Under applicable Metro Code provisions, a retiring or terminating employee may elect to receive payment for unused, accumulated vacation days in one of two ways. The first option is to remain on payroll as a Metro employee on "vacation" status until the unused vacation days are exhausted. A second method, which each of the Plaintiffs chose, is to receive a lump-sum payment based upon the rate of pay at the time of retirement; the total amount due depends on the number of unused vacation days. Sometime after their respective retirements, Metro paid all of the Plaintiffs for their accrued vacation pay.

259 S.W.3d 708

From 1988 to 2000, when James Luther was the Executive Secretary to the Metro Benefit Board (the "Benefit Board"), that Board used annual W-2 income statements to compute "average earnings" and pensions. Pensions were based upon those earnings and the length of service of each employee. The pension ordinance required that "average earnings" be derived from a period of five calendar years preceding retirement.2 Earnings included the total cash compensation, which included a regular rate of pay, overtime, shift differentials, and any benefit received by an employee that was in any way "remunerative." "Anything that [the employees] were paid that they ended up paying taxes on that [the Benefit Board] reported to the government, other than for reimbursement of expenses" were included in the pension calculations. Any vacation pay appearing on an employee's W-2 reports was also made a part of the formula.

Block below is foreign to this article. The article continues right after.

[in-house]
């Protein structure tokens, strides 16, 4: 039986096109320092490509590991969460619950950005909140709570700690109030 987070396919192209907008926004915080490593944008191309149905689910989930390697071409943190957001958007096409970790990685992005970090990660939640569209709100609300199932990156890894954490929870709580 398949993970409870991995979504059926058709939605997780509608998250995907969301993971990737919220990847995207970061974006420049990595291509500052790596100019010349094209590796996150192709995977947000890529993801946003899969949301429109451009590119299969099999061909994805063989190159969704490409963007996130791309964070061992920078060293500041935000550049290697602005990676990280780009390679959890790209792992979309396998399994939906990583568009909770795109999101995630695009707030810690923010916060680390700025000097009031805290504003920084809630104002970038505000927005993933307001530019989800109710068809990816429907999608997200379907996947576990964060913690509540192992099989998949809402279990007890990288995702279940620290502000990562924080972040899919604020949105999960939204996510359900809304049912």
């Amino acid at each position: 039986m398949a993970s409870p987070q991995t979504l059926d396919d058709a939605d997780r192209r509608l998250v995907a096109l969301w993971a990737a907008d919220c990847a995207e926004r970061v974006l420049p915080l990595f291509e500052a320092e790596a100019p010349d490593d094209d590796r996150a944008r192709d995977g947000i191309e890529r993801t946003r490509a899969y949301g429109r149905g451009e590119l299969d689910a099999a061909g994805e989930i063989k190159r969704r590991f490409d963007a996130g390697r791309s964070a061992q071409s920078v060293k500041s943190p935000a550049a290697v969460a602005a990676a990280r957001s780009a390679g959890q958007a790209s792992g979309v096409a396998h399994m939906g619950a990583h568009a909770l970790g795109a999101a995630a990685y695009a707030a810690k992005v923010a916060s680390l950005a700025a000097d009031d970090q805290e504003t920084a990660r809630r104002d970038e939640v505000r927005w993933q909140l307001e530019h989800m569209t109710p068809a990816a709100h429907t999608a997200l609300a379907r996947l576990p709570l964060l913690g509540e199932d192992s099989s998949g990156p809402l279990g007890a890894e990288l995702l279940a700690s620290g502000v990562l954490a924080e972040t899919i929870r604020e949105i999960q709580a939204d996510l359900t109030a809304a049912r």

Prior to Luther's term as the Executive Secretary, Metro employees had been required to exhaust their vacation days prior to retirement. In 1991 or 1992, however, Luther implemented a change in that policy, deciding that staying on the payroll until the accrued vacation time had ended was no longer necessary. Afterward, some employees requested and received from their respective departments their payment for unused vacation in their next-to-last paycheck on December 22, prior to their retirement on January 1 of the following year. If a lump-sum payment for accrued vacation was included in the W-2 statement, then it was used to compute earnings for pension purposes. If the payment was paid in a later year and not part of the W-2, then it was not included in the calculation. By deposition, Luther confirmed that during his tenure as secretary there was no uniformity amongst the various departments within the Metro government; rather, "[s]ome [departments] might do it one way [and] some, another." He did acknowledge that the Police and Fire Departments routinely granted requests for the lump-sum payments for accrued vacation time prior to the actual date of retirement, thereby increasing the amount of the pensions. Luther also stated that the pension ordinance did not address when the payment for accrued vacation was to be made, and that the decision was, therefore, left to the department head, payroll supervisor, and Director of Personnel.3